The moment I got into the cab/taxi I knew it was a mistake. From the musty odour that premeated the entire cab to the bent, wizened old man gripping the steering wheel with claw like hands and muttering some incomprehensible mumbo jumbo that on hindsight was probably the equivalent of "where to". But with the long line of cabs and no customers in sight, basic etiquette forbids one from scrambling out of the cab and going down the line for a different cab unless the cabbie is either:
- a stark, mad, raving lunatic; or
- he's changing shift and your destination isn't along the way.
And the old man was neither. So I took my chances. Which turned out to be a bad mistake. First things first, let me say that I have absolutely no objections to the elderly being gainfully employed. The economy is more productive..yada yada, their brain cells die off more slowly and they remain meaningfully occupied instead of blowing money on booze and the China hookers at Geylang and Chinatown. Flipping burgers at Macs is certainly a lot more interesting...and rewarding than staring out of the window and watching the World Go By. Or whatever else it is, the more sedentary ones do.
That's all fine and dandy. The Silver Revolution is after all one more reason why we
aren't burdened with welfare taxes are able to learn from the more experienced members of the workforce. But when a Senior Citizen who looks like he should be living the Good Life because he doesn't have much time left to do so is in a position where he might endanger the life of others due to his understandably delayed reactions, retirement should be mandatory.
Apparently driving a taxi is something you can do till you slump over dead at the wheel. So anyway, this cheerful and very deaf ah pek (old geezer) kept sprouting on and on in a hodgepodge of Cantonese and Mandarin which coupled with his lack of dentures and the equal lack of teeth sounded like a gusty wind whistling through the trees. About the only words I could comprehend were " yio zhuu Kang" and the amount of the cab fare. The rest was just a mish mash of breathy hoos and hees.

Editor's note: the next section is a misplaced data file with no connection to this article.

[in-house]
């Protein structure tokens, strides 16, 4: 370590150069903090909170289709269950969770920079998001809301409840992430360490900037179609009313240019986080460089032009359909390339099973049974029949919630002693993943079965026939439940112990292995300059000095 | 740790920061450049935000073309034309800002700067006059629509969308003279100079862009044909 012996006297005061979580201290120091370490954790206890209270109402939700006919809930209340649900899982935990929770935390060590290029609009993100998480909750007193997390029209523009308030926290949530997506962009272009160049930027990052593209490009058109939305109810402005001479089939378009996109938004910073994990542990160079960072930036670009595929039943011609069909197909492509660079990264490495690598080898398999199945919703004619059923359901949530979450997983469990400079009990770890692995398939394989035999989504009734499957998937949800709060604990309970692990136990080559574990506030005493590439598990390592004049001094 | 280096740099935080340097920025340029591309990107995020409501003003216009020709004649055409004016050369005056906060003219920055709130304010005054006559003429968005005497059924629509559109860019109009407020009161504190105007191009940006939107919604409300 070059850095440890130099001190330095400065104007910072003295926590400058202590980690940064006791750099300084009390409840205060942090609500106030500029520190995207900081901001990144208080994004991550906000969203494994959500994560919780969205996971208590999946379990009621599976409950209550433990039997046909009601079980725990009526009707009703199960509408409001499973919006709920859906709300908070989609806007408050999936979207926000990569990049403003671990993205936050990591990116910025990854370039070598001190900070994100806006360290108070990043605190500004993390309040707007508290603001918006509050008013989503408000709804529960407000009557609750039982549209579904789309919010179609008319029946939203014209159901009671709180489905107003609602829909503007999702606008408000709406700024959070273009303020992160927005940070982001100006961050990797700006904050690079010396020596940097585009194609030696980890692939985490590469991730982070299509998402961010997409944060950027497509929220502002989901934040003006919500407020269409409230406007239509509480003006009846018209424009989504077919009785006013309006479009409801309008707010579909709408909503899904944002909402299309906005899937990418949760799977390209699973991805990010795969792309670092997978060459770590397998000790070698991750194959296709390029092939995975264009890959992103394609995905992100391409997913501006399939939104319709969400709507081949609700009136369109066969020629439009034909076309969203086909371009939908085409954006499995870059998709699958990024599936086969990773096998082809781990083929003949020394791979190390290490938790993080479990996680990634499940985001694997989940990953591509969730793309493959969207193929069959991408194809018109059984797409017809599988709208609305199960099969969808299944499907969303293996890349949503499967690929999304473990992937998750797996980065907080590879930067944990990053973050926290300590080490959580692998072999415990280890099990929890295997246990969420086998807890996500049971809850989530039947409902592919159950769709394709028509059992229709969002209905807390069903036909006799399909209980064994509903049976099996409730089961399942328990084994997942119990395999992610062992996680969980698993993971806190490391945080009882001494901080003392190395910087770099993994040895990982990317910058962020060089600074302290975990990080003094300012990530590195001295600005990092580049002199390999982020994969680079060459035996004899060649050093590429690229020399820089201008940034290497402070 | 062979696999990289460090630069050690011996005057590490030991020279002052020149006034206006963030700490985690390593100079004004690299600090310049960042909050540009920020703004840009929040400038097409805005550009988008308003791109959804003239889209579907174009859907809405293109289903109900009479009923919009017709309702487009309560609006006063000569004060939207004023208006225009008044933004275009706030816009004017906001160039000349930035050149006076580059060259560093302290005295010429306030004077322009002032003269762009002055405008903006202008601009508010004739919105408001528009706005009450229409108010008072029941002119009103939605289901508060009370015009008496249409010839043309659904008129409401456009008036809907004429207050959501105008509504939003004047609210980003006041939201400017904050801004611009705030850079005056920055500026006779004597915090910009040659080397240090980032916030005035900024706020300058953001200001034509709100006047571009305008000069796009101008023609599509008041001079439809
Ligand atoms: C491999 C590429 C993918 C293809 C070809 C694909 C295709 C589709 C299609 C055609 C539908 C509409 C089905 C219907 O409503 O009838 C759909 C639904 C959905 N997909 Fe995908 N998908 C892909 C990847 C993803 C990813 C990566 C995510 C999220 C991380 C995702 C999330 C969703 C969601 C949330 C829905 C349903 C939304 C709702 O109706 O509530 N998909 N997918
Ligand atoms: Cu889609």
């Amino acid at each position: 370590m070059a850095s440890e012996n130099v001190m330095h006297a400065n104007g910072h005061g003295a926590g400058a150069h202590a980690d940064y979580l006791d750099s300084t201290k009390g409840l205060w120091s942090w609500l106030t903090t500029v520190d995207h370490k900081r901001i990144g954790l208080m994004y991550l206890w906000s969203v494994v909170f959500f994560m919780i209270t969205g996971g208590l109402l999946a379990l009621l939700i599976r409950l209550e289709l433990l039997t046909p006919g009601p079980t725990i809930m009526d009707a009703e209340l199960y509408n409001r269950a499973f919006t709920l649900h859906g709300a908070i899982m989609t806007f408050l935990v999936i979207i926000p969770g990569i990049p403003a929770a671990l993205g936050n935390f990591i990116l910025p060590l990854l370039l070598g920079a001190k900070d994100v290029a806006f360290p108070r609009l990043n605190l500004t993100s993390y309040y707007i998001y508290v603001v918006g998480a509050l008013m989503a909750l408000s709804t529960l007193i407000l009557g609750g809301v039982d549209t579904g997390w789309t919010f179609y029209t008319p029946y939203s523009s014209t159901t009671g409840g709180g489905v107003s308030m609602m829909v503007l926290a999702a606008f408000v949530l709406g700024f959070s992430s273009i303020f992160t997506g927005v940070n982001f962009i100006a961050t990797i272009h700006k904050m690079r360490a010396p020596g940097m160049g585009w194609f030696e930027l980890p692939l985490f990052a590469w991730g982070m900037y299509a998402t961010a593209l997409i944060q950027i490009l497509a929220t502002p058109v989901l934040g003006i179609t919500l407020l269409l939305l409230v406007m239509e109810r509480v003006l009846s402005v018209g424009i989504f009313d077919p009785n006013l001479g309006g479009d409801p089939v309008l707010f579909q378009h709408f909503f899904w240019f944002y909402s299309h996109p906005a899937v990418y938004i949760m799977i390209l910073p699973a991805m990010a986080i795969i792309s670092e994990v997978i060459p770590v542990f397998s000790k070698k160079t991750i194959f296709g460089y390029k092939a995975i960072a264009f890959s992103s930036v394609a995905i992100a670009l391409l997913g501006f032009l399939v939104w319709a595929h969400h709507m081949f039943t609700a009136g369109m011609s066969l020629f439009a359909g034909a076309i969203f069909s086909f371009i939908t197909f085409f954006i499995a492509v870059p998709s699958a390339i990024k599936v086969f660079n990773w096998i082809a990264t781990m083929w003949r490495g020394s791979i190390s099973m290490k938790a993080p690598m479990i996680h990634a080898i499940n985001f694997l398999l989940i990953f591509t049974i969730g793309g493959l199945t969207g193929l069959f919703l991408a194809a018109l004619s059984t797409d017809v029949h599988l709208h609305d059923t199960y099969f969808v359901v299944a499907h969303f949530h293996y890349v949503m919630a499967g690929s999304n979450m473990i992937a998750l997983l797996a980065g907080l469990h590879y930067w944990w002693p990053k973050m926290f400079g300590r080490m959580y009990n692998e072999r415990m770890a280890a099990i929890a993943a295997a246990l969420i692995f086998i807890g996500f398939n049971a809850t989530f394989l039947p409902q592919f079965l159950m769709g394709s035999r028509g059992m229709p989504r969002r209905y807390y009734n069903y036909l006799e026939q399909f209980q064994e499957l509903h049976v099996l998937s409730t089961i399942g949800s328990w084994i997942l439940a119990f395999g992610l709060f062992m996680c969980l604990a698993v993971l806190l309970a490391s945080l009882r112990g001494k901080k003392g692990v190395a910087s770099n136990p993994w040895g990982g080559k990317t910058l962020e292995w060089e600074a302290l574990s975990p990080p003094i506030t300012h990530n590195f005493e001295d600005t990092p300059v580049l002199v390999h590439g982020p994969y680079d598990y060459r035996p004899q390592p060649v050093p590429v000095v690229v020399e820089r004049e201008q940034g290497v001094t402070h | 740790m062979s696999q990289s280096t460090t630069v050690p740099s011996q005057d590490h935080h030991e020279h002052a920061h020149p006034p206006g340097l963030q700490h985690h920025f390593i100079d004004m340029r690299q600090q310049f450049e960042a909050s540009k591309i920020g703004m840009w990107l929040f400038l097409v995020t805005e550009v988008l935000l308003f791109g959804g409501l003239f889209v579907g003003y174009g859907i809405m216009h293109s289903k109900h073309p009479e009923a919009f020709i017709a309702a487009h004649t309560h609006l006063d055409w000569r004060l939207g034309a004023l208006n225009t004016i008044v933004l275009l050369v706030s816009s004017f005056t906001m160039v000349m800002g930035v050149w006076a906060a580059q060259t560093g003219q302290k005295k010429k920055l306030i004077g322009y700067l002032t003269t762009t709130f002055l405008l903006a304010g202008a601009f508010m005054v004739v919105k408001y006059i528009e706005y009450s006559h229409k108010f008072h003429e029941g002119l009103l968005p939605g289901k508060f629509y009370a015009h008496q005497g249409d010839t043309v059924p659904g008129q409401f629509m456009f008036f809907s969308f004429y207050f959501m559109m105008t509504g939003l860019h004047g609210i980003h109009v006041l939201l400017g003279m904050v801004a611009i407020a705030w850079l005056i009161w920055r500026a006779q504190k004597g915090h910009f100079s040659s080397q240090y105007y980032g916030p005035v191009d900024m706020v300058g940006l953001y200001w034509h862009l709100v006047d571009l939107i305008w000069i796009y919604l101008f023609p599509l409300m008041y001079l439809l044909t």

Which was still fine, really. I mean one could always put it down to the harmless ramblings of an eccentric old man. Even if he is a little too old, but still as long as the journey's smooth and one gets back, it's still OK. The only problem is this Ah Pek was driving like a possessed medium on crack and he released the clutch too fast when changing gears which meant we were jerking the entire bloody ride, the none-too-new taxi vibrating in tandem to his violent ministrations.
To compound matters further, he had this wicked habit of jamming on the brakes suddenly which he did frequently; from changing lanes to attempting to overtake the bus and failing then hurriedly jamming the brakes to avoid smashing into the back of a pickup truck. Which made for an extremely je eerk ky and nauseous journey. And to top it off, the cab fare when we finally arrived, in one piece thankfully, was a good $1.30 more than the usual $5.50 I'm accustomed to paying for the same trip give or take 30 cents. All that jerking and slamming on the brakes was certainly a novel way of inflating the fare. It's certainly a most uncomfortable method.
So next time I peer into a Taxi and see a shrivelled bent old man, gripping the steering wheel tightly and muttering to himself, etiquette is going out of the window and I'll head for the next taxi. Or call a cab if there isn't one. Once jerked, twice shy.
PS: RSS Feeds have been re-enabled for this blog.. partially. You only get to see the title of the updated/new entries, full entries must still be viewed on blogger.